If you couldn't tell already from my blog, I care a lot about clothes and fancy stationery and expensive pastries. While that is completely fine, I have to admit that I'm a pretty materialistic person. I care so much about the things that I have and often feel happier whenever I purchase something new. I'm not afraid to admit that new things make me happy, materialistic goods often make me happy. That's not to say that I'm never happy from moments instead of material goods, but they're just some of the things that contribute to my overall happiness. But do I really need a lot to be happy? I'm privileged, I have lived my entire life in a nice, middle class family in a first world country. I have a nice house, a bed to sleep in, running water, clean facilities, expensive clothes that I probably don't even need, and so much more. We see first world problems as jokes, but in reality, they can be a wake up call to remind us how lucky we are.
When I was in China, I often complained about the toilets. I didn't like how the toilets were holes in the ground instead of clean toilets that I'm used to. But it's crazy to think that some people don't even have running water. Some people don't have food on their plate, constantly worrying about when their next meal might come. Some people don't have a home, they're not nearly privileged enough to have things like a Macbook or a television, yet for us, we complain about not having the newest iPhone or not having designer clothes. When I visited a primary school in the Hubei province of China, I wasn't really expecting the kids to be the way that they were. The school was dingy, there were concrete floors, scratched walls, old desks, and it was definitely not up to par. In America, I complain if the room is too cold or too hot or if the wifi is working too slow. Note that I also definitely do not have the best facilities at my small school, after all, we only have one boys bathroom, so it's clearly not the best building. However, this school doesn't nearly match up to the facilities that I have. What I want to emphasize is that they definitely did not have the best standard of living and did not have a lot besides the basics in their lives. Sure, they weren't starving and malnourished, but their conditions were easily less than ideal.
However, one thing that stood out to me about them was that they were so happy. They were so happy to see us, to spend time with us, to get to know us, even though it was difficult to communicate. They smiled, constantly laughed, and were careless, as if they didn't have anything in the world to worry about. Maybe their school wasn't the best it could be and they didn't have the best clothes and technology, but they were so joyful. What they had was enough for them to be happy. They were friendly to each other, friendly to us, appreciative of the time that they had with us. They were kind and playful, like every child should be. However, in this day and age, children are spending their time playing games on iPads or watching cartoons instead of playing with others. These Chinese children may have not had iPads to play Pokemon Go or Subway Surfers, but they were still so cheerful to be with one another.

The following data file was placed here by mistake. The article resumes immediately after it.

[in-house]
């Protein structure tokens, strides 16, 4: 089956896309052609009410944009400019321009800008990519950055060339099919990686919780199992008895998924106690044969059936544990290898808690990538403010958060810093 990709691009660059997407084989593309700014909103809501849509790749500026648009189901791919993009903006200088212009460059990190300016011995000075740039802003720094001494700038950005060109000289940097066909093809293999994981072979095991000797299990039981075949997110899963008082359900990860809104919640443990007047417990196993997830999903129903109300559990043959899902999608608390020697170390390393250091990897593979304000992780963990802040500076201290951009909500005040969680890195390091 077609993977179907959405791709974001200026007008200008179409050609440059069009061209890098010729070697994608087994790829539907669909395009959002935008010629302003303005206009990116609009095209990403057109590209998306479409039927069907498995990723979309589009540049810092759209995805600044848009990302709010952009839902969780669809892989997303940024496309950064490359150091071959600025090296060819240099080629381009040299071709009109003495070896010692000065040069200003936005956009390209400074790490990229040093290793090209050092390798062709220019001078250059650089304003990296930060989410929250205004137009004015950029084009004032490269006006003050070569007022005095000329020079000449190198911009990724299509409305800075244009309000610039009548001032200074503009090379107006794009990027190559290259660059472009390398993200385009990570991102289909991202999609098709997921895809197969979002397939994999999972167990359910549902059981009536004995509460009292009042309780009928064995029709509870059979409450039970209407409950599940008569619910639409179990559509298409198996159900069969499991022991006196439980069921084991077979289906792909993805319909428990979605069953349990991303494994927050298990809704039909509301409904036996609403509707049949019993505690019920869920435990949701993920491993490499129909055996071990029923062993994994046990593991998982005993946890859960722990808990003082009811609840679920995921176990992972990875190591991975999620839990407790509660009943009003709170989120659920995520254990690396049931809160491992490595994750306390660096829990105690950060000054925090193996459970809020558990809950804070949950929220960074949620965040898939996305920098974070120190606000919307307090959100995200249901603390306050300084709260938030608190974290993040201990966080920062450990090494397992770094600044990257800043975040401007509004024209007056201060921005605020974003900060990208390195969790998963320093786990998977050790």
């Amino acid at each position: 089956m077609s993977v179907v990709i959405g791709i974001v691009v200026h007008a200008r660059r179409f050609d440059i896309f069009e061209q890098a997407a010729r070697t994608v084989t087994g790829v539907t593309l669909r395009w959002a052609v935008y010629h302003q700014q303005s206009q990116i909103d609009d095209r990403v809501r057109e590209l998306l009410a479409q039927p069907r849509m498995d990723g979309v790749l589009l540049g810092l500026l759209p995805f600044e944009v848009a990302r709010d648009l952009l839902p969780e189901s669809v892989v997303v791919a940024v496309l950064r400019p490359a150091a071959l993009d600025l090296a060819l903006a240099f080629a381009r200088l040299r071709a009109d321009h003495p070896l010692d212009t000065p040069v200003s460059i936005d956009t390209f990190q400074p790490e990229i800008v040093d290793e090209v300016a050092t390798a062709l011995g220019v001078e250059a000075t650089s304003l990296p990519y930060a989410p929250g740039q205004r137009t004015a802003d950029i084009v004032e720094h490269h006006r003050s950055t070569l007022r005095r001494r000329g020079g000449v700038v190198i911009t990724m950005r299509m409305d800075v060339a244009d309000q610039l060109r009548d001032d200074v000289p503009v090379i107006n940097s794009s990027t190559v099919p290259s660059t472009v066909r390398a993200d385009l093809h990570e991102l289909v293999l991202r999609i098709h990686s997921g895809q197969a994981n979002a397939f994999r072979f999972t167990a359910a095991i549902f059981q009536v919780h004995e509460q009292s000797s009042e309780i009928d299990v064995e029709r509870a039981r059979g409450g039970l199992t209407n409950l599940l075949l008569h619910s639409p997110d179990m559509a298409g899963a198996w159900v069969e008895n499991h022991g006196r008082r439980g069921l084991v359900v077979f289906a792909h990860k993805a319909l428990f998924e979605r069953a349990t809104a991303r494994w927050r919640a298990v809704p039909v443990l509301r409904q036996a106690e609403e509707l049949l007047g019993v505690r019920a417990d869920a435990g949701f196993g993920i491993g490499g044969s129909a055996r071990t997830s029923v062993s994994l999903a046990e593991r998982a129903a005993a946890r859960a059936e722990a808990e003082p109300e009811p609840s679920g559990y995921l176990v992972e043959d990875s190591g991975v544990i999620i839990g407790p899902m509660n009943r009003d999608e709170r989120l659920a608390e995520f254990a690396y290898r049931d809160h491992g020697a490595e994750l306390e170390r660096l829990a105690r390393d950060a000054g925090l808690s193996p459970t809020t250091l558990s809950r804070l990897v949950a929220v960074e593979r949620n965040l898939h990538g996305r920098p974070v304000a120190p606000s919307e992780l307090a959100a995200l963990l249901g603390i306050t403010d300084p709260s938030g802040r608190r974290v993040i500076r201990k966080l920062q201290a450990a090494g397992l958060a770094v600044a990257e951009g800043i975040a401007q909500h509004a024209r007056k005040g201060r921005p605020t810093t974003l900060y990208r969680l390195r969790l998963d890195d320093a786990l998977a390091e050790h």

So how can you live happier with less? I'm not saying that it's wrong to take joy in new things, like a phone or a laptop, but it's important to appreciate what you have. It's important to be wary of envy, to love the things that you have in your life and not be jealous of others with more. It means that just because you don't have the latest car model or the newest Macbook, doesn't mean that you can't be happy. It is absolutely possible to be happy, even when you don't have a lot. So why do we complain so much about these small things that we don't even need for happiness? I think that the main reason for this is that we begin to take things for granted. We get so used to having all these wonderful privileges in our lives that we forget what life is without them. We think that it's impossible to be happy without these material goods.
At the end of the day, I have to say to myself that I need to complain less. I need to rely less on materialistic goods. I need to realize that I can be happy with less. If I miss out on the Lilly Pulitzer After Party sale, that's okay. I don't need to depend on bold printed shift dresses to make me happy. When someone else has something that I had been wanting for a long time, I shouldn't be envious, instead I should remember all the things that I do have. I know that most of the time we tend to leave appreciation and thankfulness as something just for Thanksgiving, for a special occasion, but why limit ourselves to just one day?
I challenge you to write down one thing in your life every day that makes you happy. Maybe it's your family. Maybe it's your pet. Maybe it's being able to have food on your plate. Or maybe it is a materialistic good, like your favorite dress, that one that makes you feel insanely confident. The important thing is that you appreciate something that you already have, whether it's a tangible object or something else in your life. It's a way to count your blessings.